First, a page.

Across the board, like there are jurisdictions within Texas that that take a pretty close view of like what what’s being put where. So you know that the the trick with the development is like really like. Ideally, you have all this information up front, and you can like, know exactly where you can put a project. It’s gonna like check all the boxes and go smooth leave sailing through. But in in reality it’s usually about like trying to figure out. How do you sequence getting the information that you need, so that if if something’s not gonna work, at least you find out early and can move on to somewhere els. yeah, you know, it’s the the zoning is a big one, and then you some of the items that we talked about earlier, like the Wetlands and the flood zones and all that type of thing can also, you know, also need to be taken into account.

Austin Martin: Yeah, I think, just to elaborate on a little bit of that. You know what may seem scary to most like floodplains. For example, I mean it’s it’s not absolutely a deal killer, just because you see floodplain on your site. That’s where kind of bringing in a team around you to to do that due diligence and research those things I mean, there’s there’s ways around it. But obviously it does have an impact to not only like budgets, but time constraints. So, understanding those those nuances like you mentioned. James really paints a good picture for your overall goal to understand. When can I start construction? When can this project come online, and you know, just getting involved early and often it is key in understanding side constraints.

Emily Boukai: Yeah. And you know, these these projects are all over the country and in every jurisdiction. So you know, Skyler, James, what would you say like? Would you say that it’s, you know, critical to have local consultants with knowledge, and in each particular jurisdiction.

Skyler Tennis: 100%. Yeah.

I mean, not that any engineers are any different on the east coast than they are the West coast, but there are a lot of nuances on both coasts that it, from what I’ve seen so much, you don’t tend to understand on the other side. There’s a lot of nuances with the cities. You’ve got a frost line out in the northeast. You don’t have anything on it. So there’s there’s a lot of variables. having a local people that that work with the local jurisdictions. Often they’re already in there every week. They already know the players involved. They already know the processes. It can. It can save you months on your schedule. you know. You may be able to save. you know, a few, 10 to 20 grand by going with somebody cheaper. But if they don’t know the process, you’ll you’ll lose time and money by having them learn throughout.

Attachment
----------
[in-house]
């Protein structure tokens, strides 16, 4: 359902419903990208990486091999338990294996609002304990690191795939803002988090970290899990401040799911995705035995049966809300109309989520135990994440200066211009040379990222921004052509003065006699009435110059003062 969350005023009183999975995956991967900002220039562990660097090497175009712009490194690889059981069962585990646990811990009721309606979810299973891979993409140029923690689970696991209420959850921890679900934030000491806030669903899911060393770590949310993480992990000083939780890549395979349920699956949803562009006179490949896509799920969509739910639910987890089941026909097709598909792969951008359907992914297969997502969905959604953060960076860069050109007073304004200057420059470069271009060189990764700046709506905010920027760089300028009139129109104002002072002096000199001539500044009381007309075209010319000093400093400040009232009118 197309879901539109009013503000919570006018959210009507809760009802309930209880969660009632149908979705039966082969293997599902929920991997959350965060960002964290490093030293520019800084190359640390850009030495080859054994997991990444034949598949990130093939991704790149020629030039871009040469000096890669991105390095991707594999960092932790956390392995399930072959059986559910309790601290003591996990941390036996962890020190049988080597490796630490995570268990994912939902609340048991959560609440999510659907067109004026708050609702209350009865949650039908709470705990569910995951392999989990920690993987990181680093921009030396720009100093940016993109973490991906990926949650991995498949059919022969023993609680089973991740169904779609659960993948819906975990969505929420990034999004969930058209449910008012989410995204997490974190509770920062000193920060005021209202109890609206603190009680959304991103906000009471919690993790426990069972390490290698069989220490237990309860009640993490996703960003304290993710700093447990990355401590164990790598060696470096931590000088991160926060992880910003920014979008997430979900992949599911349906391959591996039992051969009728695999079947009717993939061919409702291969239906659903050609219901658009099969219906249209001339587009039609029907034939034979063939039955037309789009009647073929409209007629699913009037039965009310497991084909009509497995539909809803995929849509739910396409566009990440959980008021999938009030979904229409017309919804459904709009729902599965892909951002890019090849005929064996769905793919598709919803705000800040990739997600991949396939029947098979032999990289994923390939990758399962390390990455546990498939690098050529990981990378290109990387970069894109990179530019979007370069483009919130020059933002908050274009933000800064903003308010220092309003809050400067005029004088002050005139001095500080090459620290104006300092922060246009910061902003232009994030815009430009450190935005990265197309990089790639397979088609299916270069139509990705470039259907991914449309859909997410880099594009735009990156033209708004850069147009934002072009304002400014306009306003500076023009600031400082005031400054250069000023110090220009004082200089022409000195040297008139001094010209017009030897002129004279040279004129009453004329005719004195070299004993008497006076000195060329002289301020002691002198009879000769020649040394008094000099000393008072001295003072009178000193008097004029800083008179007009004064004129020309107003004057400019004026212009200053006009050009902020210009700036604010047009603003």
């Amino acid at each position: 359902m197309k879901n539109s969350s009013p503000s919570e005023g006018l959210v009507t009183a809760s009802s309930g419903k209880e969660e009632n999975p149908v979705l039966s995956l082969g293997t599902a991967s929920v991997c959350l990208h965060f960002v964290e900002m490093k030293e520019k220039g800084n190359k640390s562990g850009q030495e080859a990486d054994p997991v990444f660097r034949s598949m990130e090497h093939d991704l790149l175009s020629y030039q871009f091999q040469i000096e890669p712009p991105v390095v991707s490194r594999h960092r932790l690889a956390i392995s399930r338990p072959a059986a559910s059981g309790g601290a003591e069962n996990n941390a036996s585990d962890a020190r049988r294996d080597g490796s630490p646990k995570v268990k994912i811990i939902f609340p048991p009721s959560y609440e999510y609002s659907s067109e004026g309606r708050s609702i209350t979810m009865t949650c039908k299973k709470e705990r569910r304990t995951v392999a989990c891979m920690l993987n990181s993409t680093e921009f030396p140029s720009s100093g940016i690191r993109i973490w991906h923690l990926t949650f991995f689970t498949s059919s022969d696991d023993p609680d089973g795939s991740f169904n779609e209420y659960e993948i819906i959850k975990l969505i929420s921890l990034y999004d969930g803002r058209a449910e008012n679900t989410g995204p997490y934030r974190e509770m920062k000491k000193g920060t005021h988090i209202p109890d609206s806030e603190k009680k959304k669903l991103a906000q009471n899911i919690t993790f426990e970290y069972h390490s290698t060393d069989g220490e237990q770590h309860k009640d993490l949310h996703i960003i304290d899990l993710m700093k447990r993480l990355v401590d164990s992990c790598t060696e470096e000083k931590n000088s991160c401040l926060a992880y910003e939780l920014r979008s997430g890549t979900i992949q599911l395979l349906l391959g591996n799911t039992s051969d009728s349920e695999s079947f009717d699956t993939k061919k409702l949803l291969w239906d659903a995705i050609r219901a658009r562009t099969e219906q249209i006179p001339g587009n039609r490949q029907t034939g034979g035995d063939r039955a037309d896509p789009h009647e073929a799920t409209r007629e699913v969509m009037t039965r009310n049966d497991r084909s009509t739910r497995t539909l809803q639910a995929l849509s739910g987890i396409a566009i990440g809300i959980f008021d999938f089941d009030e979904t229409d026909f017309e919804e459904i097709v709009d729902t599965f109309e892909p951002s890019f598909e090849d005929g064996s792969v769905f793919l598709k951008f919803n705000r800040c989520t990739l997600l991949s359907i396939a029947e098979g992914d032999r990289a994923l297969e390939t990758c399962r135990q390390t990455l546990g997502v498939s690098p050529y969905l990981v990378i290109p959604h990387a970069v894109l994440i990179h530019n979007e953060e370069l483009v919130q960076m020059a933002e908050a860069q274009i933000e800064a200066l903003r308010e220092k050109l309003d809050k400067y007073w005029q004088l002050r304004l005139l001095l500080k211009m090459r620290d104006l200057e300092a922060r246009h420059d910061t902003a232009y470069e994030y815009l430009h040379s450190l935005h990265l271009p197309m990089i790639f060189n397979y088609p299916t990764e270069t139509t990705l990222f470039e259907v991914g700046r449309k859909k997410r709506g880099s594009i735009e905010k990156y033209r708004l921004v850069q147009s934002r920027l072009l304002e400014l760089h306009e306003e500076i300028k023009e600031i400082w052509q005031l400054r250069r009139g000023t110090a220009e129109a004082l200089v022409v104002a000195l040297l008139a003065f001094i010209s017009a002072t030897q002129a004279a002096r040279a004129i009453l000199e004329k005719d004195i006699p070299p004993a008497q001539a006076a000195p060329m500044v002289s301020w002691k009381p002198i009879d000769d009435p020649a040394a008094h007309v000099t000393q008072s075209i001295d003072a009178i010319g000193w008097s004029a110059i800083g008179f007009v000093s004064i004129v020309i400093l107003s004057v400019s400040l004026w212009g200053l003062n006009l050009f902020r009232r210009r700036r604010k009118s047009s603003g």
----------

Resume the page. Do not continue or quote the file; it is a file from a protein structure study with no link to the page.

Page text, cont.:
Austin Martin: I think skylar like a point you just made like saving money on the back end like that ties into kind of your. You know the the procurement challenges that we see in in this industry right like. If you plan properly it, it may alleviate some of those procurement challenges by giving you a a a month or a few more weeks in your schedule to allow for that. That procurement, you know, supply chain issue.

Skyler Tennis: 100%.

Emily Boukai: So, Austin, from from your perspective, you know. Obviously, from a developer perspective, it’s important to have consultants with local knowledge who understand the local jurisdiction regulation. You, don’t have those relationships. So what are some of your best practices. You know you’ve mentioned communication being proactive, having a team. And then what has been your experience working across various jurisdiction. So. from what I’ve experienced a lot of times because of the unfamiliarity with these projects, you know. Sometimes battery storage will get looped into just being a commercial project right we’re. Now we’re skylar, You’re very familiar with this. Now we’re, you know, doing off-site improvements and winding roads and things like that for you know a a 20 year lease area. So if you could talk it, speak to that.